Moving Pictures
Feb 21, 2023, 06:27AM

To Leslie is Exactly the Kind of Film That Wins Oscars

It’s hard to believe the star’s nomination caused a controversy.

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Andrea Riseborough’s nomination for best actress in Michael Morris’ To Leslie has been billed as “the season’s most surprising” by Vulture. It was considered so unlikely that the Academy investigated it, concerned that actresses lobbying for Riseborough had somehow tainted the process. It’s bizarre. Studio lobbying on behalf of their films is a longstanding and institutionalized feature of the Oscars. Moreover, Riseborough’s performance is the exact kind of performance you’d expect judges to throw accolades at. To Leslie is a small-budget indie film, but in every other respect it’s prime Oscar bait.

Riseborough’s title character is an alcoholic single mother from West Texas. She wins $190,000 in the Lotto, but even that can’t save her from her remorseless addiction. The movie starts six years after her windfall; she’s spent it all and is evicted from her ratty apartment. She goes to stay with her partially estranged, now 20-year-old son James, played with nervous sadness by Owen Teague. That sadness is justified;  she almost immediately steals from his roommate, and he kicks her. She ends up back in her hometown, homeless, despised, hitting bottom.

If you know the Oscars, you know she doesn’t stay on the bottom. Sweeney (Marc Maron), a hotel manager, gives her one last chance, which she takes. She dries out, fixes her relationships, finds new romance, pulls herself up by her bootstraps, etc. Cue tears and final embrace. As the music swells at the end, you can hear the judges wiping their eyes and reassuring each other they’ve witnessed the transformative power of cinema.

This is inspirational dreck for people who think they’re too highbrow for Hallmark cards. The extent of the bathos is wrenchingly obvious if you compare To Leslie with something like Hulu’s 2021 Jacinta—a documentary of a real-life single mother’s addiction.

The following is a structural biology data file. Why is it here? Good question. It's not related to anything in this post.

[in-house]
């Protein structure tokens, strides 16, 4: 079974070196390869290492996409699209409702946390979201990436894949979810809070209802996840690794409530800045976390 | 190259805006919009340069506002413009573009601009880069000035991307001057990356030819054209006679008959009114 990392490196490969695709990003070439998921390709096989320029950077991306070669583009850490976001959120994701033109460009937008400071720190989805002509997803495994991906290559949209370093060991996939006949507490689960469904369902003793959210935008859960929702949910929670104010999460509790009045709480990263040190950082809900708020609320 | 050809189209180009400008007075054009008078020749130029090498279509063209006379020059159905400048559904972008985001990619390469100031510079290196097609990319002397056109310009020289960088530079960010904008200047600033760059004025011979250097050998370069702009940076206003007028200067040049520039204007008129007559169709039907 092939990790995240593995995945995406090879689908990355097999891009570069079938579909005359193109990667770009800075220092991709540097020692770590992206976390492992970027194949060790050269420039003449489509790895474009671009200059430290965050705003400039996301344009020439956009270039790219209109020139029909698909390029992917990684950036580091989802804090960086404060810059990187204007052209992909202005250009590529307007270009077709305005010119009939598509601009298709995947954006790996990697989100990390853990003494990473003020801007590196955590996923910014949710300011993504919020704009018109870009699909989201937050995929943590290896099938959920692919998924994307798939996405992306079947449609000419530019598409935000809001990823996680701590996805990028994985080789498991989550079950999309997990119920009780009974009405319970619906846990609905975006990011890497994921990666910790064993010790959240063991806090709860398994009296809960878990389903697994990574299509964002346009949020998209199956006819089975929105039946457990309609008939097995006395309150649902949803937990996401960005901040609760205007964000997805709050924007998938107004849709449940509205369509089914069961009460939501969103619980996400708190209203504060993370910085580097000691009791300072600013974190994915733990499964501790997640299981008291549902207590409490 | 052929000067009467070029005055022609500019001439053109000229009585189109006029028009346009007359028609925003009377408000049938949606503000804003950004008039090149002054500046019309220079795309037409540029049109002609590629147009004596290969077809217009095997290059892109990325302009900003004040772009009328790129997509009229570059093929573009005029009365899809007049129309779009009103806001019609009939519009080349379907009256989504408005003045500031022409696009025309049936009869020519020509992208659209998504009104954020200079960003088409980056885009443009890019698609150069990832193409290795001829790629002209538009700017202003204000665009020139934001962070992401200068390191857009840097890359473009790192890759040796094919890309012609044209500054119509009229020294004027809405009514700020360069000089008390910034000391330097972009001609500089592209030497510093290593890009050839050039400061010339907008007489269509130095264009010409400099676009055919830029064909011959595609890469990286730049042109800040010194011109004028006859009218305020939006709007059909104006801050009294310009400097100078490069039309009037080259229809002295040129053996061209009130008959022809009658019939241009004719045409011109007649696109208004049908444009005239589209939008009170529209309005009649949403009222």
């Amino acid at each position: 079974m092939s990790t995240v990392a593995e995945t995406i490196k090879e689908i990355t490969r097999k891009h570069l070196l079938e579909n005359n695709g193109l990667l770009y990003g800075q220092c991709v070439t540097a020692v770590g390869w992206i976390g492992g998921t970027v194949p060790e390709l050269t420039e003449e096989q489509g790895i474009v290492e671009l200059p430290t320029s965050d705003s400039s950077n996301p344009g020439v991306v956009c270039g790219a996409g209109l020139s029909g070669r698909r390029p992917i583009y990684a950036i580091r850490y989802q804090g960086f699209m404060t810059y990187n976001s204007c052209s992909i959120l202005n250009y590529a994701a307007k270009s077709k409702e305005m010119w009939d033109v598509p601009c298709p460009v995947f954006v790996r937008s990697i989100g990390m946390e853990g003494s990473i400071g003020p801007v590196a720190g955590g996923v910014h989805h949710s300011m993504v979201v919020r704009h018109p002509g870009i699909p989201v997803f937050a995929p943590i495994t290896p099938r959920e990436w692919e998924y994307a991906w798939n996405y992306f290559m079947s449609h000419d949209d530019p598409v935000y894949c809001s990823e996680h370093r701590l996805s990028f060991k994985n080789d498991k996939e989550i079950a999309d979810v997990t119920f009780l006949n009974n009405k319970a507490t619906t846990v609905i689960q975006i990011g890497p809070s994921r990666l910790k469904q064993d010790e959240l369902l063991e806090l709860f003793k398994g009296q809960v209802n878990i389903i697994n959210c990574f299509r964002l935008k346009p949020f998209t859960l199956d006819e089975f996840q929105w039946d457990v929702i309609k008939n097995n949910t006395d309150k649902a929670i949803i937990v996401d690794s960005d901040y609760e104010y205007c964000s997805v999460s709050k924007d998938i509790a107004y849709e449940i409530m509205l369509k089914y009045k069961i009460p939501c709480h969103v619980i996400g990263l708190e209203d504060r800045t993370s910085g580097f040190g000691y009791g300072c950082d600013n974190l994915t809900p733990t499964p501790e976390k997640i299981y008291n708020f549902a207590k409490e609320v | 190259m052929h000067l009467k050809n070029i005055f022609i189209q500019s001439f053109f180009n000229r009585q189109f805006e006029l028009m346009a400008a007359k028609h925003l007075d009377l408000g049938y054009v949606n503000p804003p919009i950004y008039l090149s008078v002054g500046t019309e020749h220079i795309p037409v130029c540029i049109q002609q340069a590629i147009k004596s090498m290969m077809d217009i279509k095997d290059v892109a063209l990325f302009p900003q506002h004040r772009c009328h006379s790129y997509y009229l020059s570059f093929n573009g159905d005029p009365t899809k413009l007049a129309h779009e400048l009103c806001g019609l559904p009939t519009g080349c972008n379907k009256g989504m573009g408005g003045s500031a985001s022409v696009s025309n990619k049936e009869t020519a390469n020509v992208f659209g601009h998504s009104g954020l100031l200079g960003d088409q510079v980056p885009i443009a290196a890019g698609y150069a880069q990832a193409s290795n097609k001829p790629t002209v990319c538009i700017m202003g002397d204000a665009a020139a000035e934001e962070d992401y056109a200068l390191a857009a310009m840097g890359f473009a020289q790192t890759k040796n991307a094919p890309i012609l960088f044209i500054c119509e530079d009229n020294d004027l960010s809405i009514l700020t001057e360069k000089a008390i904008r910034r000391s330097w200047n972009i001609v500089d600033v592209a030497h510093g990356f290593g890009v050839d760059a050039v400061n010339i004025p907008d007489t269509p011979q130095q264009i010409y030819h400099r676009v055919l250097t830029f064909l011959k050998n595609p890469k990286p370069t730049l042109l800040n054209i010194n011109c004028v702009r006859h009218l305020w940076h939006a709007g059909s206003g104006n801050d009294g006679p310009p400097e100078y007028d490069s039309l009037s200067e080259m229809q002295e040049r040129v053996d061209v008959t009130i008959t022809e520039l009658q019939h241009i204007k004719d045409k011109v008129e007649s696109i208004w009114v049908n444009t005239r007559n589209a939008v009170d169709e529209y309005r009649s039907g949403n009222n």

The documentary offers no swelling music and no easy optimism. Jacinta’s only sliver of success is that she manages to throw her daughter clear of the wreck of her life, rather than perpetuating the generational trauma that her mother passed on to her. In comparison, Leslie’s complete triumph over her demons in the span of 120 minutes feels glib—and worse, it suggests that other addicts could win true love and successful entrepreneurship if only they had more willpower.

The Academy likes glib. And to be fair, To Leslie is an accomplished uplift delivery system. Riseborough uses her thin frame to advantage; she’s angles and transparent deception, shifting from wheedling to rage to self-disgust with frightening facility. She throws everything she’s got at the screen in the very first scene as she thrashes and staggers around the apartment alternately pleading with and haranguing her neighbors, and she keeps it up for two hours until everyone around her, in the movie and watching the movie, is wrung out. It’s not a subtle performance. But it’s compelling.

The supporting cast—Allison Janney, Stephen Root, Andre Royo—shuffle into their dusty Texas quirks with winning charisma. And the soundtrack is top-notch, with lots of Waylon and Willie, Dolly Parton, George Jones, and an unexpected departure from country via Freddie King’s thunderous blues rock classic “Goin Down.”

To Leslie is accomplished, remarkably slick given its budget, and predictable. All of its ugly truths are carefully polished; all of its wounds are systematically healed. It assures its audience that people of character and good heart can overcome their problems, which appeals to an audience of wealthy, successful people who’d like to believe that their achievements are a sign that they’re people of character and good heart. Riseborough’s nomination doesn’t break any new ground for the Oscars. The fact that it even raised an eyebrow is a reminder of just how ridiculously insular and unadventurous the Academy is.


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